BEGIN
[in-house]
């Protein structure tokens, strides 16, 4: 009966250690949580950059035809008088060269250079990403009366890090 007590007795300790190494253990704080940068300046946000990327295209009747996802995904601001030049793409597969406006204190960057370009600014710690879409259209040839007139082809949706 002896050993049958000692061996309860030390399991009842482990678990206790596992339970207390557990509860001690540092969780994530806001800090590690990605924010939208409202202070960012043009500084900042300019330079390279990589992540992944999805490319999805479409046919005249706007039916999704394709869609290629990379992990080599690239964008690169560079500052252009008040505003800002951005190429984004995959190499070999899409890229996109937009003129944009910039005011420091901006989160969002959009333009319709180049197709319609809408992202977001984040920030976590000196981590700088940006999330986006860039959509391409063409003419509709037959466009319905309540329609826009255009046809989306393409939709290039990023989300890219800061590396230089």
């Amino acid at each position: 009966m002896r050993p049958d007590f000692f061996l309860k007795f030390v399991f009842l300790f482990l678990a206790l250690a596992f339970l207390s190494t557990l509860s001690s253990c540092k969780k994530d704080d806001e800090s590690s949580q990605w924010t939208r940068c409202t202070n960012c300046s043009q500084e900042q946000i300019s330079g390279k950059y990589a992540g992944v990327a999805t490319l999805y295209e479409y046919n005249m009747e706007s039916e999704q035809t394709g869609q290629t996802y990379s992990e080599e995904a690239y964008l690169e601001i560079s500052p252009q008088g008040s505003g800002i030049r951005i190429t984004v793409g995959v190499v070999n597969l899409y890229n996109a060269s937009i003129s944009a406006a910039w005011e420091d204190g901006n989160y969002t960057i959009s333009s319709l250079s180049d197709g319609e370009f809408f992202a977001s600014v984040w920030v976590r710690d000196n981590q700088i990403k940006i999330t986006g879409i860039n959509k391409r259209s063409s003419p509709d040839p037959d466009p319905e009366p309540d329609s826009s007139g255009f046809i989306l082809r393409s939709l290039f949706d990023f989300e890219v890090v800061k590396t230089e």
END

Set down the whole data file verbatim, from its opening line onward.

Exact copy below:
[in-house]
């Protein structure tokens, strides 16, 4: 009966250690949580950059035809008088060269250079990403009366890090 007590007795300790190494253990704080940068300046946000990327295209009747996802995904601001030049793409597969406006204190960057370009600014710690879409259209040839007139082809949706 002896050993049958000692061996309860030390399991009842482990678990206790596992339970207390557990509860001690540092969780994530806001800090590690990605924010939208409202202070960012043009500084900042300019330079390279990589992540992944999805490319999805479409046919005249706007039916999704394709869609290629990379992990080599690239964008690169560079500052252009008040505003800002951005190429984004995959190499070999899409890229996109937009003129944009910039005011420091901006989160969002959009333009319709180049197709319609809408992202977001984040920030976590000196981590700088940006999330986006860039959509391409063409003419509709037959466009319905309540329609826009255009046809989306393409939709290039990023989300890219800061590396230089």
């Amino acid at each position: 009966m002896r050993p049958d007590f000692f061996l309860k007795f030390v399991f009842l300790f482990l678990a206790l250690a596992f339970l207390s190494t557990l509860s001690s253990c540092k969780k994530d704080d806001e800090s590690s949580q990605w924010t939208r940068c409202t202070n960012c300046s043009q500084e900042q946000i300019s330079g390279k950059y990589a992540g992944v990327a999805t490319l999805y295209e479409y046919n005249m009747e706007s039916e999704q035809t394709g869609q290629t996802y990379s992990e080599e995904a690239y964008l690169e601001i560079s500052p252009q008088g008040s505003g800002i030049r951005i190429t984004v793409g995959v190499v070999n597969l899409y890229n996109a060269s937009i003129s944009a406006a910039w005011e420091d204190g901006n989160y969002t960057i959009s333009s319709l250079s180049d197709g319609e370009f809408f992202a977001s600014v984040w920030v976590r710690d000196n981590q700088i990403k940006i999330t986006g879409i860039n959509k391409r259209s063409s003419p509709d040839p037959d466009p319905e009366p309540d329609s826009s007139g255009f046809i989306l082809r393409s939709l290039f949706d990023f989300e890219v890090v800061k590396t230089e």